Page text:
Estate plans prepared for married couples vary in complexity and detail: the revocable trust and will typically provide that upon the death of the first spouse, the surviving spouse will serve as successor trustee of the Revocable Living Trust, and Executor of the Estate. This usually becomes the exact opposite intended when divorce is initiated. It is never too early in the divorce process for a client to review and revise his or her trust and will. Also, it is very important that a divorcing spouse review and modify previously created Power Of Attorney, Health Care Proxy, beneficiary designation on life insurance policies, and paid on death (“POD”) account provisions. Documents that made sense during marriage are inevitably no longer appropriate once divorce has commenced. A divorcing spouse should never rely on a prenuptial agreement or state law to correct a previously executed estate plan.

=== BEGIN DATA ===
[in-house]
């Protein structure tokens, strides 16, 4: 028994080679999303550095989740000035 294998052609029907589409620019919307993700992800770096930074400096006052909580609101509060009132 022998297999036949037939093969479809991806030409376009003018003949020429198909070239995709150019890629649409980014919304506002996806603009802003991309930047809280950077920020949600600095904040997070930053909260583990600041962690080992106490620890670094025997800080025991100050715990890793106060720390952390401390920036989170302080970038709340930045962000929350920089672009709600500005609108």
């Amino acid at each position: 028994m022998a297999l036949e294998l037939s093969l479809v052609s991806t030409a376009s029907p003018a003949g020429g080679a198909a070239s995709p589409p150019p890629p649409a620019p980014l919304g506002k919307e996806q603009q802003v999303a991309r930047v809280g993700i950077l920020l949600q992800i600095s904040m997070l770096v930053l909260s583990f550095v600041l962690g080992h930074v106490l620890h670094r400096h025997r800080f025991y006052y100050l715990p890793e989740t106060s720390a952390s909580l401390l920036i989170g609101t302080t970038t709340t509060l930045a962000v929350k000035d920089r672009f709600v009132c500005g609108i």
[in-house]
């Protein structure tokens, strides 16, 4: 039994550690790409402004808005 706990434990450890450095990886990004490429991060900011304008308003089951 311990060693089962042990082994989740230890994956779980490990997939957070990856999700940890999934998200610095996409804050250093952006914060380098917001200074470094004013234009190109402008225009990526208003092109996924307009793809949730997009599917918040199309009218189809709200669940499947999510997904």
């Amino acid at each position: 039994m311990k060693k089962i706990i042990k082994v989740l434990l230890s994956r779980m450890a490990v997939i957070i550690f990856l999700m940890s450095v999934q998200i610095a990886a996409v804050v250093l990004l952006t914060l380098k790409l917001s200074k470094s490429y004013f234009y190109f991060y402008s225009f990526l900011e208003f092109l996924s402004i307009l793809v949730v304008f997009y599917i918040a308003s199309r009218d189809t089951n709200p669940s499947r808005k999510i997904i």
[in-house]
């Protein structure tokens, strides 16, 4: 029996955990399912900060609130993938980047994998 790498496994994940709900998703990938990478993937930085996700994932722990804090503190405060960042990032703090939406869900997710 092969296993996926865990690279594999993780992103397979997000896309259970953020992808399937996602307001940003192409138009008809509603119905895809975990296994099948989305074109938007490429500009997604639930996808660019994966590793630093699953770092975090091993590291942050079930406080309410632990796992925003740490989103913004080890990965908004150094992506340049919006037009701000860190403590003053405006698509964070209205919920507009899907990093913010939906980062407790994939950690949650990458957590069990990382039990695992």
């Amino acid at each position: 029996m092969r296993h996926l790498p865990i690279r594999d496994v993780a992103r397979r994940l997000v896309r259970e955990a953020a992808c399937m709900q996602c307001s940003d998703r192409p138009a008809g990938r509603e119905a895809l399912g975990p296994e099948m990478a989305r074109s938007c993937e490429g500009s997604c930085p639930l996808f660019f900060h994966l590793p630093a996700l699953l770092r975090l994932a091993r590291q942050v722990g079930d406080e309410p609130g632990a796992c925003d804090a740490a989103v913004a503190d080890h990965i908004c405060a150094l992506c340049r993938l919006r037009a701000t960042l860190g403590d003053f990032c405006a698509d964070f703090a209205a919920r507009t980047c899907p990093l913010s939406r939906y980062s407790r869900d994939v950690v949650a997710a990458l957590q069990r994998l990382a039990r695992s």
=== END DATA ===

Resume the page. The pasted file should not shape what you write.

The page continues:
Even if there was no formal estate planning in place, each spouse possesses certain rights by state law as it relates to the other spouse, i.e. the right to receive a share of the spouse’s estate, or serve as guardian. Many if not all of these rights should be addressed in an updated estate plan. During a divorce, the legal and emotional costs increase, the natural tendency is to postpone making other important life decisions; unfortunately too many clients postpone and then forget. Although some planning matters can only be addressed after the marriage is dissolved, the divorcing party should work with the estate planning attorneys as early in the process as possible to address those issues that can be addressed during the divorce and then finalize those issues that must be addressed after the divorce is concluded.